Rick finished putting the frets in the second fretboard and then spent a good bit of time rounding and smoothing the fret ends with a tiny file. Here, I had stepped in to give him a few tips on use of the file.
Now we turned our attention to the side sound ports, first gluing in a veneer patch on the inside where the port would penetrate. The oval hole is then roughed out with a drill bit in the Dremel tool.
The drill bitt is traded for a small sanding disk and the delicate work of making the hole match the liner begins.
Sand a little and try the wooden liner, see where it does not fit, sand a tiny bit more-- wear a mask, this is a dusty business.
Finally the wooden oval just slips into the hole and it is time for medium superglue to lock it into place for ever. This looks a little rough, but with a bit of sanding it will prove to be an excellent tight fit.
Now with a nifty little curved carving knife the ring is carved down flush on the inside and this uke is ready to have the back put on (boxed up).
But before the backs can be attached the instrument must be sanded carefully to be sure the back will fit with no gaps. We will continue that job tomorrow.
The day began with Rick installing the tentalones on the back side of both ukuleles. A little glue, a careful positioning and lots of clamps, some modern, some just old fashioned clothes pins.
As he was doing that I was sanding the radius into the fretboards for these ukes. I begin with 8o grit and finish with 320.
The sanding block has the 12 foot radius cut into it. Stickit sandpaper does the rest. Takes about fifteen minutes to do the job and it is pretty good arm and shoulder exercise.
You can gauge your progress by drawing pencil marks across the fretboard. As the marks disappear you know you are getting the radius made.
After the radius is sanded in you must check to see that there is still enough depth in the slots to fully seat the frets. Here I am carefully checking each slot with a clever little device curved in the same radius. Ah ! perfect. the frets will seat well. I need the flashlight to see the tiny lines.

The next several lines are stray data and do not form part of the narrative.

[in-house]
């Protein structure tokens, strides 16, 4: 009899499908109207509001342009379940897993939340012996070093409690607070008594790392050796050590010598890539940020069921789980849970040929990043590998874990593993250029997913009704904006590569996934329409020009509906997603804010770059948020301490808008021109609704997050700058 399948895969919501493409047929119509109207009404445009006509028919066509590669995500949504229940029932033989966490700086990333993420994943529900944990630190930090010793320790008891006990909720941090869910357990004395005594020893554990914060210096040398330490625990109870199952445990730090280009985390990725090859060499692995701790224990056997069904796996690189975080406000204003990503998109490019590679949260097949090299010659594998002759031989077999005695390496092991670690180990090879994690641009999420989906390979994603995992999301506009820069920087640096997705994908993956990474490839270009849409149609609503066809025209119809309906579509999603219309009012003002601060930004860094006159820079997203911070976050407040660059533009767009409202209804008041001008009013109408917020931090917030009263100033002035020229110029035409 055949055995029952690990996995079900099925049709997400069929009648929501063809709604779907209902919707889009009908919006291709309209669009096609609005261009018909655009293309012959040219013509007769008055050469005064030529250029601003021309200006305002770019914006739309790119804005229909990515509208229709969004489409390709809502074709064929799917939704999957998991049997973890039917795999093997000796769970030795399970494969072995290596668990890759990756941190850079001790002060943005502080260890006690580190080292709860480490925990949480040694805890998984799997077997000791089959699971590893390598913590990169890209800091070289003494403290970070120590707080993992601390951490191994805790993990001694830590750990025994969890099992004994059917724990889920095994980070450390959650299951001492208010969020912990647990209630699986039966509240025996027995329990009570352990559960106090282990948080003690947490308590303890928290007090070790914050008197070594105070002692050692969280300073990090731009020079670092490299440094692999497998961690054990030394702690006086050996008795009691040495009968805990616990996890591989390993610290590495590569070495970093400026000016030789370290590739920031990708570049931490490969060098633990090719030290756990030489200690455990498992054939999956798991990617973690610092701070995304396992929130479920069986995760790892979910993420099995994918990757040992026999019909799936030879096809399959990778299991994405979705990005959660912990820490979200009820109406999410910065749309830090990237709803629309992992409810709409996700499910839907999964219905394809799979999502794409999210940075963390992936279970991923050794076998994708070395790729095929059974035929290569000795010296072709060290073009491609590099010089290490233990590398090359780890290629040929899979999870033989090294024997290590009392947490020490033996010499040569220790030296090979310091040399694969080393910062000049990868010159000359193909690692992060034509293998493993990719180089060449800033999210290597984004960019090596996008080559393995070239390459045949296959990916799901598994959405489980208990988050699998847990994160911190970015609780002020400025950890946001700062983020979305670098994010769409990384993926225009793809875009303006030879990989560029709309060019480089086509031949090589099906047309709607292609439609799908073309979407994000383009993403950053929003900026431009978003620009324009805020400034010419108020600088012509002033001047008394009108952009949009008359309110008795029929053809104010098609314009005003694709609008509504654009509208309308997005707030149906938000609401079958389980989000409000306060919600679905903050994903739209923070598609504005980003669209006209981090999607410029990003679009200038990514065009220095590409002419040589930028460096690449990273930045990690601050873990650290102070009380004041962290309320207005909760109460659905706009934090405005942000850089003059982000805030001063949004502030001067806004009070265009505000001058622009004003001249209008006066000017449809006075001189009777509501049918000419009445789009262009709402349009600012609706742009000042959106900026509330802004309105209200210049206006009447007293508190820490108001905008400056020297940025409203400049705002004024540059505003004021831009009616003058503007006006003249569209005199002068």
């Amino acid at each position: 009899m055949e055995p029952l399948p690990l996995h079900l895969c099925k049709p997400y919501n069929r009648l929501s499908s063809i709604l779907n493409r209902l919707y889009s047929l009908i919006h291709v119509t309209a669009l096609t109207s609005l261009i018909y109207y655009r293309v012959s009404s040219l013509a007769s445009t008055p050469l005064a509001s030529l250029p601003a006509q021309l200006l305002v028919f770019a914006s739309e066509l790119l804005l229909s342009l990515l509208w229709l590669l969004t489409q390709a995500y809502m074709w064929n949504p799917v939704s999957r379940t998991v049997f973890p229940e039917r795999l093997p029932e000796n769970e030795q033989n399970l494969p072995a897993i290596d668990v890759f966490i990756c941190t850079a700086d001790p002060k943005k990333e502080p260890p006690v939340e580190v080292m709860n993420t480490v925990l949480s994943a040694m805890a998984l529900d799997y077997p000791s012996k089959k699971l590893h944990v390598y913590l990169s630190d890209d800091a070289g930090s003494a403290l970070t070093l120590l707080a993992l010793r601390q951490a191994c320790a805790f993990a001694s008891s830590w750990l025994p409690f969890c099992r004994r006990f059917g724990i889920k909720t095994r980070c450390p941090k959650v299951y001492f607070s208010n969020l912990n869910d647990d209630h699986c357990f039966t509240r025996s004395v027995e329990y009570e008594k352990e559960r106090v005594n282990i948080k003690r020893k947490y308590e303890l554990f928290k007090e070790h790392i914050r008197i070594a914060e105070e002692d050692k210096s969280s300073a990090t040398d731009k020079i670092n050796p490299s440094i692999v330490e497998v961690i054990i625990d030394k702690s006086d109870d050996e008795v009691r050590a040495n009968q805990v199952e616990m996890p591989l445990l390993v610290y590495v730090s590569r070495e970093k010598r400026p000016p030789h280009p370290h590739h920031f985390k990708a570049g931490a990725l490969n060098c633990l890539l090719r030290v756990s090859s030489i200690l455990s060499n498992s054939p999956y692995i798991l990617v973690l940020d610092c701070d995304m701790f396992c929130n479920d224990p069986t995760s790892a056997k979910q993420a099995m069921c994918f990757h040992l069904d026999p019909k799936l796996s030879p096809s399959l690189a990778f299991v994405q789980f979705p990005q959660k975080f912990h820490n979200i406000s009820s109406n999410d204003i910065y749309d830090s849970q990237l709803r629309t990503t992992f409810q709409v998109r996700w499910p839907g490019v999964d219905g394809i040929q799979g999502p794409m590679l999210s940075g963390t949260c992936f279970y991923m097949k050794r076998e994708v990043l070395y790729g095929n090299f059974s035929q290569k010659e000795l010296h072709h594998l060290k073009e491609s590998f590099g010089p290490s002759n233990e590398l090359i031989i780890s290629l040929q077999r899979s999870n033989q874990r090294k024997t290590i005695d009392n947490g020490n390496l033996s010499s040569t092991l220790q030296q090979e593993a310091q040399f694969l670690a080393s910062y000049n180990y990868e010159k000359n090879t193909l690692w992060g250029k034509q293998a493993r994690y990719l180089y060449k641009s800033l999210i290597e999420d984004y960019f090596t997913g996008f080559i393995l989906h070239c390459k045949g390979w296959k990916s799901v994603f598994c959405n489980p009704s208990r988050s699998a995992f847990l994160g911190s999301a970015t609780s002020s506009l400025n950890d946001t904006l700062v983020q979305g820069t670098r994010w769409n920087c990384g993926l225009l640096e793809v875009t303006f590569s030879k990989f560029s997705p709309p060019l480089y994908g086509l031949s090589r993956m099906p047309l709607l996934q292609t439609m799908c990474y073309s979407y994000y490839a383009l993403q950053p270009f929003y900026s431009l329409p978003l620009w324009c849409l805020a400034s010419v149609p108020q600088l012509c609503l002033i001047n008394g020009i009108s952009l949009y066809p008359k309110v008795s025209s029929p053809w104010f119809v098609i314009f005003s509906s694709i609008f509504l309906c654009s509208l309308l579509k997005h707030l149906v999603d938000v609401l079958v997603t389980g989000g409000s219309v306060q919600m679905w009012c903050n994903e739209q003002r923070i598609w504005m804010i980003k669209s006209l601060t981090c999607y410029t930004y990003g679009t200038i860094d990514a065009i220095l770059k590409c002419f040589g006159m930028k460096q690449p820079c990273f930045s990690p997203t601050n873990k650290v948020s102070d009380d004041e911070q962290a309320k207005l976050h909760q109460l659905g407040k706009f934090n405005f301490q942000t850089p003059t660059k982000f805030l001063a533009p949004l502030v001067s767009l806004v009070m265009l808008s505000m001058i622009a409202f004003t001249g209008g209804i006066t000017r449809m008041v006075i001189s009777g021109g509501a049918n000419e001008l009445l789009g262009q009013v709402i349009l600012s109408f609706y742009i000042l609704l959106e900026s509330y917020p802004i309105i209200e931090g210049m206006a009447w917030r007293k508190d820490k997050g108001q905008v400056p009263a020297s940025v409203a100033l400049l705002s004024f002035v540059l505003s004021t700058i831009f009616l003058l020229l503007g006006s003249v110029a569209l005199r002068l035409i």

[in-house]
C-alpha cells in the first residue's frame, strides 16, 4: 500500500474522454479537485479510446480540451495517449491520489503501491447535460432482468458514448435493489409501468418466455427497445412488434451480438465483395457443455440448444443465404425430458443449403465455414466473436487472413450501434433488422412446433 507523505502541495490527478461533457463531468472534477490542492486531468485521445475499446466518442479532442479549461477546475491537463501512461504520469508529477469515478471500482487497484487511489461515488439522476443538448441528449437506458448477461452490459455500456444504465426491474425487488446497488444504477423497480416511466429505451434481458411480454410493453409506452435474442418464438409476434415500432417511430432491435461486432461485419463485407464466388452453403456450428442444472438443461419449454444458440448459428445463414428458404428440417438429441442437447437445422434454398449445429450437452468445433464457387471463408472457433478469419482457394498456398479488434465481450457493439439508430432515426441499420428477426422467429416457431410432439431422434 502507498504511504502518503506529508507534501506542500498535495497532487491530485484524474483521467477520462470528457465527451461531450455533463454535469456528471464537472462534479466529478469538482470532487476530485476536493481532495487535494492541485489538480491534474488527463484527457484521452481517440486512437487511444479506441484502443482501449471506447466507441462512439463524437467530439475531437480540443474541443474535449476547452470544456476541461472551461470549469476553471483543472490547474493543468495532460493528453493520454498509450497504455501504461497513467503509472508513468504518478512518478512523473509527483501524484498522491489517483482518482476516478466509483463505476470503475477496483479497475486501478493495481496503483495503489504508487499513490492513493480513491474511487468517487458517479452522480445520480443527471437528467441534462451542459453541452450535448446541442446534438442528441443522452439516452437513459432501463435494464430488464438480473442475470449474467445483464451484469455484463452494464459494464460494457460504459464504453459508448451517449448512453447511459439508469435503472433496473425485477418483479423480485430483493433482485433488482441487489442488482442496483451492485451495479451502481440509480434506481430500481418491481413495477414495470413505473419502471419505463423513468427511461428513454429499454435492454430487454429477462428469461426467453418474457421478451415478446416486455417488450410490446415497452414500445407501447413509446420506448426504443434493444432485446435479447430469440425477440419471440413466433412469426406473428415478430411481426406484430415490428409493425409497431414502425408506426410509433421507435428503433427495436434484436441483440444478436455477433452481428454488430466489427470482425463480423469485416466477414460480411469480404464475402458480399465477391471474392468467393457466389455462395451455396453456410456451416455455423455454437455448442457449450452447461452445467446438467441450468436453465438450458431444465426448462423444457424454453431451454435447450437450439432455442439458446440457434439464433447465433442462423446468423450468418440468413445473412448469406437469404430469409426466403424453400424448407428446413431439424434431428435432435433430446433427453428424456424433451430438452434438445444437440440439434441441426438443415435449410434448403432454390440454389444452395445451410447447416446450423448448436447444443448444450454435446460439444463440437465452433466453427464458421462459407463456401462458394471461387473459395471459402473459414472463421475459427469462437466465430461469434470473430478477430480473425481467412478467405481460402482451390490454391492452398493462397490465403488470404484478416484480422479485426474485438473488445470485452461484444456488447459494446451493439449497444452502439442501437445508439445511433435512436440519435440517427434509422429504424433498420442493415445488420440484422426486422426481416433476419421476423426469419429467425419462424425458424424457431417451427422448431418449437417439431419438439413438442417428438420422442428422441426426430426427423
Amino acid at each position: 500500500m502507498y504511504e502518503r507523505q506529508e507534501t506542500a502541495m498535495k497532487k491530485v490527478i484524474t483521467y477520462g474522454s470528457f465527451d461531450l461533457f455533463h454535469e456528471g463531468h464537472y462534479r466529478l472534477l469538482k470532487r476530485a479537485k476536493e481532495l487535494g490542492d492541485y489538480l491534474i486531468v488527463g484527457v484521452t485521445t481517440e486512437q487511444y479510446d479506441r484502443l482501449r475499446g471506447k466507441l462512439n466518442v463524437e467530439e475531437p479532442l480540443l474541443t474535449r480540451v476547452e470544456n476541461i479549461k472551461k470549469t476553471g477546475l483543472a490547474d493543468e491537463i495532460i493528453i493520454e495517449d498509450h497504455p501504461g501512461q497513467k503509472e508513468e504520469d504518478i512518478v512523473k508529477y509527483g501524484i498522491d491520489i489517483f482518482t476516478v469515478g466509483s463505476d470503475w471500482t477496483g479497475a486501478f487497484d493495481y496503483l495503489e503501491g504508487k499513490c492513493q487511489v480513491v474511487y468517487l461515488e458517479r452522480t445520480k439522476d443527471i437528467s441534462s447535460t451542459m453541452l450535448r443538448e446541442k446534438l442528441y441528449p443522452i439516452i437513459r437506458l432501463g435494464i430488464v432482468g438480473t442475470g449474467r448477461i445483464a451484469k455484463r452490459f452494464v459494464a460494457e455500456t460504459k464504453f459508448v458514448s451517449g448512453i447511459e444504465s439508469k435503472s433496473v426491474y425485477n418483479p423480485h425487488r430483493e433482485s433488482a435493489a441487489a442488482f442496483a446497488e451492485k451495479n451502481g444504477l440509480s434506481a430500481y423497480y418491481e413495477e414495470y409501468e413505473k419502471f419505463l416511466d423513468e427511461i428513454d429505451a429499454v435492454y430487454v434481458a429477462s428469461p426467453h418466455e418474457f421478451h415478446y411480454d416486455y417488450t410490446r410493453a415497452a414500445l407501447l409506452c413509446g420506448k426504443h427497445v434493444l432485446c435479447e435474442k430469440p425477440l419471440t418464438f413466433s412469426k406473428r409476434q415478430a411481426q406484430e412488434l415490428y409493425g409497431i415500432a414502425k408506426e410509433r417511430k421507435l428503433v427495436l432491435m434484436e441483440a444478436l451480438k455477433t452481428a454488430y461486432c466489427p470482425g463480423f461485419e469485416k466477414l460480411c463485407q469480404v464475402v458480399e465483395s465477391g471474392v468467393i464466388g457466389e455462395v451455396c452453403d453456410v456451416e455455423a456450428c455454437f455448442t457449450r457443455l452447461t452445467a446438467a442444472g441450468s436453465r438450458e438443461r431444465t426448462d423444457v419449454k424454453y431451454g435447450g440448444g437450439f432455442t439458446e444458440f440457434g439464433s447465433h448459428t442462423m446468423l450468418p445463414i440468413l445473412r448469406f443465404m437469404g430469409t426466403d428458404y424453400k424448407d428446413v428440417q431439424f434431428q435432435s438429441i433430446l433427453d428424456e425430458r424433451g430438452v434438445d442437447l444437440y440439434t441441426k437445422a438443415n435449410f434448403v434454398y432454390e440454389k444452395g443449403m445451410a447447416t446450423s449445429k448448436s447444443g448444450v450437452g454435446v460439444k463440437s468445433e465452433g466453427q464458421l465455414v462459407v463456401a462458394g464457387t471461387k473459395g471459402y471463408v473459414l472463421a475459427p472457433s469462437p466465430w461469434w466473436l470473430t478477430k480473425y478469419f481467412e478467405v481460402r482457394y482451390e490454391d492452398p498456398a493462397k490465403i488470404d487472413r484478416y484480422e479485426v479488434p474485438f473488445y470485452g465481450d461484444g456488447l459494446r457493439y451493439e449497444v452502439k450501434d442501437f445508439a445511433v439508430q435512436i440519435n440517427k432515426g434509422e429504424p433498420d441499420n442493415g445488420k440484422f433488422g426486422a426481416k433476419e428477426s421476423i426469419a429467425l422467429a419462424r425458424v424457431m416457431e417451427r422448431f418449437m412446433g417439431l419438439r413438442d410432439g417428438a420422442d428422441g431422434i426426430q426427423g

Soon Rick was getting his first experience in installing frets. First we cut them to length and lay them out beside the fretboard.
Then with glue and hammer they are tapped into their slots
And firmly pressed into the slots with this arbor press, Now the frets are curved just as is the fretboard, making the instrument easier to play.
A nice morning in the workshop, Rick and I did a bit of French Polish on Michael and Cazzie's ukes, lots more of that to do. And we got the sides on the new ukes. Also got the Maple of yesterday cut into sets of backs and sides for future instruments.
Before gluing the sides to the soundboards the necks must be attached and the butt blocks glued on. Now we are ready for the sides.
And now the sides are on, held tight by the glue on their lower edges and the partial application of tentalones. We will complete installing the rest of the tentalones tomorrow.
Spent the morning in the workshop attaching the necks, applying french polish and making good progress, After lunch I drove up the beautiful Skagit River Valley to that wonderland of wood
I needed some binding for all of the ukuleles on order but as usual I came away with some wonderful wood I had not expected thanks to the generosity of my friends there. And as usual I came away astounded at the technical perfection and the knowledge and science displayed there.
General Manager Eric Warner and I are examining a freshly sawn slab of a Mexican Ash species that they are sawing for the new "street tree" program begun by Taylor Guitars. Taylor has contracted with a large California tree maintaince company to purchase and use street trees that are suitable for acoustic instruments. They are excited about this Ash species found in many California streets. Pacific Rim is processing the wood for Taylor.